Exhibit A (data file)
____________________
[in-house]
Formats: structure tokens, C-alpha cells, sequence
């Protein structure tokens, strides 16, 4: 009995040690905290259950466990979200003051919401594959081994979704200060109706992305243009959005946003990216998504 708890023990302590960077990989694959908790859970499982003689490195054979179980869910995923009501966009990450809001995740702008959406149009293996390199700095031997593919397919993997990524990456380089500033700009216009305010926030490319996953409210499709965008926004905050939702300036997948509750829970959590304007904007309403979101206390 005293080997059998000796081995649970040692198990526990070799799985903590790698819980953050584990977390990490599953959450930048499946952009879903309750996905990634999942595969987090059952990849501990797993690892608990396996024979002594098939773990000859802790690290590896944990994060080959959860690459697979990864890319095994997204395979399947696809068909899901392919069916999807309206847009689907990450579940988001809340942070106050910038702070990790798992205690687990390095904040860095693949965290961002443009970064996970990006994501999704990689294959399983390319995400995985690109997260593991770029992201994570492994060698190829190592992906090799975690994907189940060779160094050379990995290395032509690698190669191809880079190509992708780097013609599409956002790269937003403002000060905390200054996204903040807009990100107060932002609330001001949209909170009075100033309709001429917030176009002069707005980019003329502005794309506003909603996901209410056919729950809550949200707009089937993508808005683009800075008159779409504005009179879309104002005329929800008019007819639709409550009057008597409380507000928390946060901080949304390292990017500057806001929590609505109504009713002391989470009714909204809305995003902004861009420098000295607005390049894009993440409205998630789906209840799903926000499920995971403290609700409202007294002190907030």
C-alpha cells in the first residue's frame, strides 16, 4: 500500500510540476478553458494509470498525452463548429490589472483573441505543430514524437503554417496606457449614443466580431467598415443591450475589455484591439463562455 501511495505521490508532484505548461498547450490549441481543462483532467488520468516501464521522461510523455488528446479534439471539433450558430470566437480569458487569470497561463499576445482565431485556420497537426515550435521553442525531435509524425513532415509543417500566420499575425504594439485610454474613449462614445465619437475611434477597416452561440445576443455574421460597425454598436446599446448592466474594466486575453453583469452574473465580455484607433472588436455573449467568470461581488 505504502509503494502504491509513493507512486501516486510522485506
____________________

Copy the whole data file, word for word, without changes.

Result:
[in-house]
Formats: structure tokens, C-alpha cells, sequence
């Protein structure tokens, strides 16, 4: 009995040690905290259950466990979200003051919401594959081994979704200060109706992305243009959005946003990216998504 708890023990302590960077990989694959908790859970499982003689490195054979179980869910995923009501966009990450809001995740702008959406149009293996390199700095031997593919397919993997990524990456380089500033700009216009305010926030490319996953409210499709965008926004905050939702300036997948509750829970959590304007904007309403979101206390 005293080997059998000796081995649970040692198990526990070799799985903590790698819980953050584990977390990490599953959450930048499946952009879903309750996905990634999942595969987090059952990849501990797993690892608990396996024979002594098939773990000859802790690290590896944990994060080959959860690459697979990864890319095994997204395979399947696809068909899901392919069916999807309206847009689907990450579940988001809340942070106050910038702070990790798992205690687990390095904040860095693949965290961002443009970064996970990006994501999704990689294959399983390319995400995985690109997260593991770029992201994570492994060698190829190592992906090799975690994907189940060779160094050379990995290395032509690698190669191809880079190509992708780097013609599409956002790269937003403002000060905390200054996204903040807009990100107060932002609330001001949209909170009075100033309709001429917030176009002069707005980019003329502005794309506003909603996901209410056919729950809550949200707009089937993508808005683009800075008159779409504005009179879309104002005329929800008019007819639709409550009057008597409380507000928390946060901080949304390292990017500057806001929590609505109504009713002391989470009714909204809305995003902004861009420098000295607005390049894009993440409205998630789906209840799903926000499920995971403290609700409202007294002190907030």
C-alpha cells in the first residue's frame, strides 16, 4: 500500500510540476478553458494509470498525452463548429490589472483573441505543430514524437503554417496606457449614443466580431467598415443591450475589455484591439463562455 501511495505521490508532484505548461498547450490549441481543462483532467488520468516501464521522461510523455488528446479534439471539433450558430470566437480569458487569470497561463499576445482565431485556420497537426515550435521553442525531435509524425513532415509543417500566420499575425504594439485610454474613449462614445465619437475611434477597416452561440445576443455574421460597425454598436446599446448592466474594466486575453453583469452574473465580455484607433472588436455573449467568470461581488 505504502509503494502504491509513493507512486501516486510522485506